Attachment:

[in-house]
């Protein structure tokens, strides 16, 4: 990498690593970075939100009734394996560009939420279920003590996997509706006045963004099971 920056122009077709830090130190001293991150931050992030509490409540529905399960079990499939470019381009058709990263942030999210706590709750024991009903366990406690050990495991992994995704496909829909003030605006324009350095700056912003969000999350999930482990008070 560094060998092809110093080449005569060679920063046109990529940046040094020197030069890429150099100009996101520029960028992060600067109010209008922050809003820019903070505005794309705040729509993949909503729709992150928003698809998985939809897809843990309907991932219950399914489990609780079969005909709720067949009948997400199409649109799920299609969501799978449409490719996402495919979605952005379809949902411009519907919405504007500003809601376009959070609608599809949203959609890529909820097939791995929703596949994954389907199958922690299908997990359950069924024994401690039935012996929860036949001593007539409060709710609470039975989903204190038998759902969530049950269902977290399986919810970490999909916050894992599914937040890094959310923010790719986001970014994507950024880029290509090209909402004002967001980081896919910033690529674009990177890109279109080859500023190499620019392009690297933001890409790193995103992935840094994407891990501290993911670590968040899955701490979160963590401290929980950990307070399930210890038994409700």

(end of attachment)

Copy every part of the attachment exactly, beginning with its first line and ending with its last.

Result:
[in-house]
């Protein structure tokens, strides 16, 4: 990498690593970075939100009734394996560009939420279920003590996997509706006045963004099971 920056122009077709830090130190001293991150931050992030509490409540529905399960079990499939470019381009058709990263942030999210706590709750024991009903366990406690050990495991992994995704496909829909003030605006324009350095700056912003969000999350999930482990008070 560094060998092809110093080449005569060679920063046109990529940046040094020197030069890429150099100009996101520029960028992060600067109010209008922050809003820019903070505005794309705040729509993949909503729709992150928003698809998985939809897809843990309907991932219950399914489990609780079969005909709720067949009948997400199409649109799920299609969501799978449409490719996402495919979605952005379809949902411009519907919405504007500003809601376009959070609608599809949203959609890529909820097939791995929703596949994954389907199958922690299908997990359950069924024994401690039935012996929860036949001593007539409060709710609470039975989903204190038998759902969530049950269902977290399986919810970490999909916050894992599914937040890094959310923010790719986001970014994507950024880029290509090209909402004002967001980081896919910033690529674009990177890109279109080859500023190499620019392009690297933001890409790193995103992935840094994407891990501290993911670590968040899955701490979160963590401290929980950990307070399930210890038994409700």